• W McRae

        My understanding from lawyer-friends who know about these things is that AS has very good reasons indeed for refraining from comment on any of these matters. I have been given (necessarily) limited details of these.

        As a supporter of CM and a contributor to all of his recent legal fighting funds, as well as being a firm life-long believer in Scottish independence AND that both AS and CM are the victims of a plot involving the SNP leadership, the Crown Office and other dark forces, I have no doubt that AS is absolutely correct to keep his counsel on these matters.

  • Ron Soak

    The in-context facts presented indicate at the very least some degree of making things up as you go along on the part of those with decision-making powers and responsibilities.

    As pointed out in this argument some of these decisions set some far-reaching procedural precedents which need to be challenged.

    Such precedents can have all sorts of unexpected, sometimes unintended, or not, impacts in all kinds of unrelated areas.

    Since the original case there have been other precedents which have occurred in a wider context which arguably could have unexpected impacts on cases like this one where a challenge to an official decision or narrative is dependent upon raising funding from the wider public.

    There have been a number of successful legal cases in recent times which have have gone forward on the basis of obtaining financial resources via crowdfunding means.

    The recent precedent, which will no doubt be challenged, set by the Canadian Government in this area could prove problematic in other instances where similar or related challenges based on opposing official policies, decisions and narratives are dependent upon funding from the wider public.

    It is plausible to anticipate that individuals, groups, organisations and institutions who have, to take one example, been successfully challenged in a recent high profile case in Scotland would be seeking to find ways to prevent such challenges using this means, both those presently in the process or in the future.

    Regardless of what position one takes in the events in Canada the fact is that the Canadian Government, along with a compliant official media, have set a precedent by going after the bank accounts of not only large contributors but also those of individuals. Freezing them and effectively preventing them from earning any kind of living on the basis of labelling them and their opinions/views as outside the law.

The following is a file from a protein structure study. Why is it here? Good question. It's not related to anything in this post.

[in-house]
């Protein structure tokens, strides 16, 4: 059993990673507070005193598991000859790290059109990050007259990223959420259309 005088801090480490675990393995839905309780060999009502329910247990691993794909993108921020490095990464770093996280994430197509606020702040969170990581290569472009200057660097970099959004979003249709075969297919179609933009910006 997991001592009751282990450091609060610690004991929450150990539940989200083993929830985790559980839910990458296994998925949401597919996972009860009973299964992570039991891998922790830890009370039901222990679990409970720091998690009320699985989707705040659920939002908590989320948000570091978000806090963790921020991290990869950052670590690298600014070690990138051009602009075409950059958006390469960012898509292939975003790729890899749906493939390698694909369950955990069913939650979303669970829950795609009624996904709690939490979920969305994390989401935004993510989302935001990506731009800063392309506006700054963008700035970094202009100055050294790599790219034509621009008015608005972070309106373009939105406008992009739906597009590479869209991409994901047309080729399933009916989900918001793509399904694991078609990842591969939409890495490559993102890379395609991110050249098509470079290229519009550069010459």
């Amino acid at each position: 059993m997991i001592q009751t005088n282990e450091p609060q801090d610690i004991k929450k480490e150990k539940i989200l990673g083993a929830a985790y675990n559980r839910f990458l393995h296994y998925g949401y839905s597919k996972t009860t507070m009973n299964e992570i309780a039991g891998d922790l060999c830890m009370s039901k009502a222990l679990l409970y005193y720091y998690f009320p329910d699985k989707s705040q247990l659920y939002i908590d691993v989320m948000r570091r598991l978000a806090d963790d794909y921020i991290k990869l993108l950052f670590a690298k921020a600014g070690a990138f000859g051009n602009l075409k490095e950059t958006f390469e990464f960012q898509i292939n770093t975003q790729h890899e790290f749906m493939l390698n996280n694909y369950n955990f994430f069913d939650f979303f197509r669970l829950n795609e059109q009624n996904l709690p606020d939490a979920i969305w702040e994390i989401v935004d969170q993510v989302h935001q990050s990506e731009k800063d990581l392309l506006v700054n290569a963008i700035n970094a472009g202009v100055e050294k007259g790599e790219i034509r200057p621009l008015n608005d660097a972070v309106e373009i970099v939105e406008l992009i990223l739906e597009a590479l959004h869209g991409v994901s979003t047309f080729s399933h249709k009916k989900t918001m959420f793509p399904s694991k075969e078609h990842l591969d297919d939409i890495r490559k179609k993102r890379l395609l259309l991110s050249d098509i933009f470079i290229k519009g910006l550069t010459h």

Even if under limited time emergency powers accounts are unfrozen there exists no guarantee in this context that banks will continue to accept those targeted as customers. Such precedents have already been set in which people have lost their jobs or been forced out of employment on the basis of vexatious complaints from vociferous lobby groups.

    And if you cannot get a bank account you cannot get paid as an employee, or make and receive payments if you are self employed.

    In such circumstances it is prudent to cover all the bases and consider such factors.

    • Dr Les

      I disagree with your separatist politics and some of your other views. But I have donated to ensure similar views can be aired in public. I hope you win as it appears the “justice” you received is serving a temporary political master … or if not … appeal further

  • nevermind

    Best of luck for tommorrow Craig, lets hope that these well paid judges have not made their minds up before the proceedings and are looking at it afresh.
    Otherwise it looks like a Scottish judiciary setting new precedents for English judges to follow.

    • Wikikettle

      Such an important case, totally ignored by MSM. What does the NUJ think ? Used to be quite active a long time ago. Canada leading in the neo Liberal race by freezing Bank accounts ! What ever next ?

  • DunGroanin

    A pony expressing itself in addition to subscription.

    It is cowardly of the Court and Judges to not allow observers or even to produce a transcript of the proceedings.

    They are medieval in their power lust and to hide behind their ancient robes. It is daily a new demonstration of the facist state we live in and have mostly done throughout history. The Theological Monarchy – constitutional? Lol, Hell not when the laws are not applied equally to all and Queens and Judges make up excretions as they go along.

    Let us get CM to Strasbourg ASAP.
    (If they let him have a passport that is!)

  • Fiona Brown

    I am having problems making a credit or debit card payment. I can & will do by bank transfer this week if I don’t hear from you/your bods. (think ive got an email address password conflict some where in ‘google LOL

  • Formerly T-Bear

    The Star Chamber protecting Star Chamber gambit.
    Do either failure to obtain appeal or failure in favourable judgment lead directly to ECHR jurisdiction? Or does another appeal level intervene?
    Too bad Franz Kafka has already written The Trial and The Castle, now that you can report on reality, who will still notice it’s not fiction?
    Thank you for what you do and for what you have done. Immensely appreciated.

  • JontoScot21

    Craig. Your fight against the dark forces of the neu SNP establishment is critical. Contribution made.